In my experience, one of the biggest hesitations people have for starting the Curly Girl Method is the Transition period.
This is the first 3-4 weeks of the Curly Girl Method when your hair will likely look worse before it looks better.
It may be really oily or curl in a way that’s awkward and unkempt looking.
It may also be frizzier than you’d like–figuring out the right products and amount of products can take some trial and error.
But if you ask me, getting to the other side of the transition period is absolutely worth it.
Today, we’re going to talk about what to expect when your hair transitions, some tips to navigate it, and I’ll share my transition experience.
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What to expect
Oily hair and scalp
Most shampoos on the market have sulfates in them, which strip hair of the naturally produced oils that curly hair benefits from. These oils naturally moisturize curly hair, which helps it look its best.
According to my research, if you’ve been using a sulfate shampoo and regularly stripping your hair or these oils, your scalp has likely been working overtime to produce the oils your hair needs.
As a result, when you switch to co-washing or a sulfate-free shampoo, it may take your scalp some time to recognize that it doesn’t need to produce as much oil and recalibrate.
This is what may make your hair a little extra oily and/or dirty looking for the first few weeks. Once your scalp adjusts to your new regime, it will produce less oil and coat your hair in a way that makes it look healthy, not dirty.
If you’ve been straitening or heat styling your hair in a way that manipulates your hair’s natural curl, it may take your hair some time to find it’s way back to its natural state.
As a result, you may find that you have some half-curls or some strands that have weird and unflattering kinks.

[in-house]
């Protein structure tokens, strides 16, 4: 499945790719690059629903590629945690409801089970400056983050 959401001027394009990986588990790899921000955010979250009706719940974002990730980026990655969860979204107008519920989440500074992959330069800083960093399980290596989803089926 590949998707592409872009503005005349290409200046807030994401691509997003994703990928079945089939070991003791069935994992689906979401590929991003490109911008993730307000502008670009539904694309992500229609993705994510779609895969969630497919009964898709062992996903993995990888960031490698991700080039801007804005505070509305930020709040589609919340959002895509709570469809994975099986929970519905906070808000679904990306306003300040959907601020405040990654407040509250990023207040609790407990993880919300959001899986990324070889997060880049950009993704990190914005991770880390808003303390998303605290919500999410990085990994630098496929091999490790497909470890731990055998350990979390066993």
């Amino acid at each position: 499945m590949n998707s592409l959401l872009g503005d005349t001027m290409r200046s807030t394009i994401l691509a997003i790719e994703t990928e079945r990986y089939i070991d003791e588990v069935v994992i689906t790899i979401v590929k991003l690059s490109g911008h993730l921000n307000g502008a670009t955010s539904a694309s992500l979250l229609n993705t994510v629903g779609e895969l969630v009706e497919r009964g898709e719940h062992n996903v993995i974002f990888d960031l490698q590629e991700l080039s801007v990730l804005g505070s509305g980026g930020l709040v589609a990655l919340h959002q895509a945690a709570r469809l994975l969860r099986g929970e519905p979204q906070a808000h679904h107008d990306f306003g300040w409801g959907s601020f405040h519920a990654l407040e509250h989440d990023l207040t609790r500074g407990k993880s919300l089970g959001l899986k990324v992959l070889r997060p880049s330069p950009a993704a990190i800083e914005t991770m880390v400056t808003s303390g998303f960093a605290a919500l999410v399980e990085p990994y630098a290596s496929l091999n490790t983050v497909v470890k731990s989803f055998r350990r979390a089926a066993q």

Luckily, the more you condition and scrunch your hair (which is discussed in my hair routine post) the more your hair will remember it’s curl pattern, but it may take some time for your hair to find its natural shape.
Ultimately, the Curly Girl Method should significantly reduce the frizz you experience.
Frizz is caused when curly hair doesn’t have enough moisture. Most people haven’t been giving their hair enough moisture prior to starting the Curly Girl Method, so it can take some time to get the hair conditioned enough to cut down on frizz.
It can also take some trial and error to find the right products and product amounts that will moisturize and lock in moisture without weighing the hair down.
Another element that reduces frizz is the natural oils we talked about. However, it can take some time for those oils to work their way down the hair shaft, which means in the meantime, you may experience more frizz that you will down the line.
How to navigate the transition
Ease into reduced washing/co-washing
Instead of diving right into co-washing or only washing once or twice a week, ease into a new wash/co-wash routine.
First, maintain your old wash schedule, but use a sulfate-free shampoo instead of your old sulfate one. (My favorite starter shampoo is Cantu’s Cleansing Cream Shampoo) Then, after a couple of weeks, cut back to washing every other day, and co-washing on the opposite days.
Continue to gradually cut back on washing and co-washing until you reach a schedule that works for your hair.
This may mean your transition period lasts a little longer, but your hair will likely look more presentable during the entire process.
Cheat a little
This tip comes from Curly Susie on YouTube. If you have some sections or strands that just aren’t curling well, and you feel like it looks really awkward, consider cheating a little and using a curling iron.
Now, of course, a massive part of the Curly Girl Method is avoiding heat, so you don’t want to go crazy here.
Ideally, you just want to take those few strands that are sticking out at odd angles. It’s also best if you limit the heat to the very end of your hair.